The following is an extract of a letter from George W. Harkins, the same who wrote the farewell address to the people of the United States published in the papers sometime since. It is dated at the Wachita River, Dec. 28.
'We arrived at this place about two weeks ago. Joel Nail and his party came in company with us. We came up to this place in the steam boats from Vicksburg. We sent our horses and oxen by land, and about 250 head of horses had died on the road. We have had very bad weather. Since we landed at this place, about twenty of Nail's party have died, and still they are continuing to die. Two of my party have died. We are about 200 miles from our country on Red River. It will be some time in February before we get to where we want to settle. There are 1200 of us in company, and we are compelled to travel slow, as there are so many sick people. I am afraid a great many will die before we get home. Nail has 400 with him. He has been very sick, but is now on the mend.
From Paulson's American Daily Adv.
The following address was composed and written by a native Indian Chief of the Lenni Lenappi, or Delaware tribe of Indians. The address was presented to the committee of the present Legislature of New Jersey, to whom was referred the petition of the remnant of this once powerful tribe. The petition states, that in the respective treaties and transfers of the lands south of the Raritan, the right of hunting on all uninclosed lands, and of fishing in the bays and rivers of New Jersey, were reserved to the tribe, and prays some compensation for the fisheries which they have never transferred.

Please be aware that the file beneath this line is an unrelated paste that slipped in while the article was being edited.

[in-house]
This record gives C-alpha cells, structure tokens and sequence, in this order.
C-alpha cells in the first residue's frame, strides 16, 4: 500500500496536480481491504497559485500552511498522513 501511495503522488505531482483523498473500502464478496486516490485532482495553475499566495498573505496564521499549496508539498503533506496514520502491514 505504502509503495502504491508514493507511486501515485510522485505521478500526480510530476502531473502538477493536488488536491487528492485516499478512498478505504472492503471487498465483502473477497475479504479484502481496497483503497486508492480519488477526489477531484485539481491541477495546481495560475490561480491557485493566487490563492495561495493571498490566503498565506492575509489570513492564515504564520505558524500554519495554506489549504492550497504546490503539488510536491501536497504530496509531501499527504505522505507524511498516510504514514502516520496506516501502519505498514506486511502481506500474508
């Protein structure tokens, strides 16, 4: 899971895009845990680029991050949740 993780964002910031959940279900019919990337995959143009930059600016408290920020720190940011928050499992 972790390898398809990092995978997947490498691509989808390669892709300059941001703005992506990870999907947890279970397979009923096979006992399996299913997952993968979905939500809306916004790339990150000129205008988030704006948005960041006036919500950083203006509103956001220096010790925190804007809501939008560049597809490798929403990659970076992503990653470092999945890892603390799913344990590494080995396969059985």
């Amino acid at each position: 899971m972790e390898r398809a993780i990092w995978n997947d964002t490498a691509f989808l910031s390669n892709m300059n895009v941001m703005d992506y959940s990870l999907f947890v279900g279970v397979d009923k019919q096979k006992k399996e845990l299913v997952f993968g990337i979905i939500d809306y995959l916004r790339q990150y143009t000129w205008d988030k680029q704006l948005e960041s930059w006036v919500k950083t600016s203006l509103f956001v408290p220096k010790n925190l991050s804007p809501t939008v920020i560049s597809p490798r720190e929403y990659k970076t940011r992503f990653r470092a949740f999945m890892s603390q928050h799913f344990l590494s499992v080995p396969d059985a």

This tribe left the state about thirty years since, and are now located on the Fox River, near Green Bay, in the territory of Michigan. This tribe, once 'the grand father of nations,' is now reduced to about forth in number. They are an agricultural, civilized people, and are surrounded by wild and savage tribes. They are poor and unless they receive some assistance, they must abandon their farms and return to savage life. They have deputed their aged chief to proceed to the council fire of their white brothers, in the land of their forefathers, who has accordingly proceeded to Trenton, and appealed to the Legislature, as friends, fathers, and protectors. This appeal should not be made in vain-justice, Christianity, and the civilization of the wild and rude inhabitants of the western forest, requires that some compensation should be granted to them.
From your humble petitioners,
BARTHOLOMEW S. CALVIN,
In behalf of himself and his red brethren
February 18th, A.D. 1832